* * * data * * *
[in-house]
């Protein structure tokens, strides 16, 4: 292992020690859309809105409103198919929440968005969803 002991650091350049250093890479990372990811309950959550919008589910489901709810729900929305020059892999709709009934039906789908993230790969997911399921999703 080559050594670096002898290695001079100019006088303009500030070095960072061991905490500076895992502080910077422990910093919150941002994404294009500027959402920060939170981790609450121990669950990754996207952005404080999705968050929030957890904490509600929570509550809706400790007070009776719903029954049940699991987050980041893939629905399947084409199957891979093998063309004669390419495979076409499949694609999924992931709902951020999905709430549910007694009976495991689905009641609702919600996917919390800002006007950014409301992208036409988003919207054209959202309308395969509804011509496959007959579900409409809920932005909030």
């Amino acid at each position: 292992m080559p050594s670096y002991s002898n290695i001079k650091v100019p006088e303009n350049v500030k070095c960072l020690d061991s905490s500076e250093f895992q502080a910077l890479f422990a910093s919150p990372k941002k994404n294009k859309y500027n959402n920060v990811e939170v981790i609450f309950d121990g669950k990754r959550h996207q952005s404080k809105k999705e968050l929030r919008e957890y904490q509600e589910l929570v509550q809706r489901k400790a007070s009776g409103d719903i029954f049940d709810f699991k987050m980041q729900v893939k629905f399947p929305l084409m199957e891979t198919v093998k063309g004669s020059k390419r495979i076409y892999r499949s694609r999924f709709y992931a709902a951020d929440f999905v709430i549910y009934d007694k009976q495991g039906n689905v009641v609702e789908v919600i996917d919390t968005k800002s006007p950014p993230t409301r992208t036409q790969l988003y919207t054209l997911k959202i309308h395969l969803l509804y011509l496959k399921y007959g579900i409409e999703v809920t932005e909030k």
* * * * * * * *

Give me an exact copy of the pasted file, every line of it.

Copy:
[in-house]
């Protein structure tokens, strides 16, 4: 292992020690859309809105409103198919929440968005969803 002991650091350049250093890479990372990811309950959550919008589910489901709810729900929305020059892999709709009934039906789908993230790969997911399921999703 080559050594670096002898290695001079100019006088303009500030070095960072061991905490500076895992502080910077422990910093919150941002994404294009500027959402920060939170981790609450121990669950990754996207952005404080999705968050929030957890904490509600929570509550809706400790007070009776719903029954049940699991987050980041893939629905399947084409199957891979093998063309004669390419495979076409499949694609999924992931709902951020999905709430549910007694009976495991689905009641609702919600996917919390800002006007950014409301992208036409988003919207054209959202309308395969509804011509496959007959579900409409809920932005909030």
């Amino acid at each position: 292992m080559p050594s670096y002991s002898n290695i001079k650091v100019p006088e303009n350049v500030k070095c960072l020690d061991s905490s500076e250093f895992q502080a910077l890479f422990a910093s919150p990372k941002k994404n294009k859309y500027n959402n920060v990811e939170v981790i609450f309950d121990g669950k990754r959550h996207q952005s404080k809105k999705e968050l929030r919008e957890y904490q509600e589910l929570v509550q809706r489901k400790a007070s009776g409103d719903i029954f049940d709810f699991k987050m980041q729900v893939k629905f399947p929305l084409m199957e891979t198919v093998k063309g004669s020059k390419r495979i076409y892999r499949s694609r999924f709709y992931a709902a951020d929440f999905v709430i549910y009934d007694k009976q495991g039906n689905v009641v609702e789908v919600i996917d919390t968005k800002s006007p950014p993230t409301r992208t036409q790969l988003y919207t054209l997911k959202i309308h395969l969803l509804y011509l496959k399921y007959g579900i409409e999703v809920t932005e909030k």